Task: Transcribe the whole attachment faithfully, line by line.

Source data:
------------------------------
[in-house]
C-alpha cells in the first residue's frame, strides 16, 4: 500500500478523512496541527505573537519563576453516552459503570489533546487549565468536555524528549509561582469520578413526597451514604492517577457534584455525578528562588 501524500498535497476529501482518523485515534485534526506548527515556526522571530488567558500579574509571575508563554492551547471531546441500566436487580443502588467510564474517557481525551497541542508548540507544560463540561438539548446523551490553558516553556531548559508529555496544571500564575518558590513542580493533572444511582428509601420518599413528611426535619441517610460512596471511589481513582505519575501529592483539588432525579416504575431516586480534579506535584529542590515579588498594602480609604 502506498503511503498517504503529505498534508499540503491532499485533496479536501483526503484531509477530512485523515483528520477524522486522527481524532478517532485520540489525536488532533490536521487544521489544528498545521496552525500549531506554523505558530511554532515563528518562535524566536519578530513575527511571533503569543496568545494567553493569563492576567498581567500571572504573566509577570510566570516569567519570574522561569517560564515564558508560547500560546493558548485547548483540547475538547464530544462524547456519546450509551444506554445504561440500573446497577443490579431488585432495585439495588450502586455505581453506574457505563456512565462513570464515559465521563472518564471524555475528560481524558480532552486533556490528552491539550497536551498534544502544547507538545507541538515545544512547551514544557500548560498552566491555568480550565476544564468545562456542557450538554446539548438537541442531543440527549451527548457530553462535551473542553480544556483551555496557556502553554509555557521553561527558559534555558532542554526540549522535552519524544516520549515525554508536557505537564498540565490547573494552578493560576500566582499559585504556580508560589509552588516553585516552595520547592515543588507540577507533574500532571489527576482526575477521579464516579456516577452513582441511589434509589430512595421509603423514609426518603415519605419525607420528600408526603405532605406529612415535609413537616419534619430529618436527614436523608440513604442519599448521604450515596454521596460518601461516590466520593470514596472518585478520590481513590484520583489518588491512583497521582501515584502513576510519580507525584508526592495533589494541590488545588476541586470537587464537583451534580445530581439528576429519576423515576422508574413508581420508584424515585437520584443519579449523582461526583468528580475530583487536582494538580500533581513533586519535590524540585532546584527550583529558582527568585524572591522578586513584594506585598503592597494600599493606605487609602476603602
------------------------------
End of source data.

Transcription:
[in-house]
C-alpha cells in the first residue's frame, strides 16, 4: 500500500478523512496541527505573537519563576453516552459503570489533546487549565468536555524528549509561582469520578413526597451514604492517577457534584455525578528562588 501524500498535497476529501482518523485515534485534526506548527515556526522571530488567558500579574509571575508563554492551547471531546441500566436487580443502588467510564474517557481525551497541542508548540507544560463540561438539548446523551490553558516553556531548559508529555496544571500564575518558590513542580493533572444511582428509601420518599413528611426535619441517610460512596471511589481513582505519575501529592483539588432525579416504575431516586480534579506535584529542590515579588498594602480609604 502506498503511503498517504503529505498534508499540503491532499485533496479536501483526503484531509477530512485523515483528520477524522486522527481524532478517532485520540489525536488532533490536521487544521489544528498545521496552525500549531506554523505558530511554532515563528518562535524566536519578530513575527511571533503569543496568545494567553493569563492576567498581567500571572504573566509577570510566570516569567519570574522561569517560564515564558508560547500560546493558548485547548483540547475538547464530544462524547456519546450509551444506554445504561440500573446497577443490579431488585432495585439495588450502586455505581453506574457505563456512565462513570464515559465521563472518564471524555475528560481524558480532552486533556490528552491539550497536551498534544502544547507538545507541538515545544512547551514544557500548560498552566491555568480550565476544564468545562456542557450538554446539548438537541442531543440527549451527548457530553462535551473542553480544556483551555496557556502553554509555557521553561527558559534555558532542554526540549522535552519524544516520549515525554508536557505537564498540565490547573494552578493560576500566582499559585504556580508560589509552588516553585516552595520547592515543588507540577507533574500532571489527576482526575477521579464516579456516577452513582441511589434509589430512595421509603423514609426518603415519605419525607420528600408526603405532605406529612415535609413537616419534619430529618436527614436523608440513604442519599448521604450515596454521596460518601461516590466520593470514596472518585478520590481513590484520583489518588491512583497521582501515584502513576510519580507525584508526592495533589494541590488545588476541586470537587464537583451534580445530581439528576429519576423515576422508574413508581420508584424515585437520584443519579449523582461526583468528580475530583487536582494538580500533581513533586519535590524540585532546584527550583529558582527568585524572591522578586513584594506585598503592597494600599493606605487609602476603602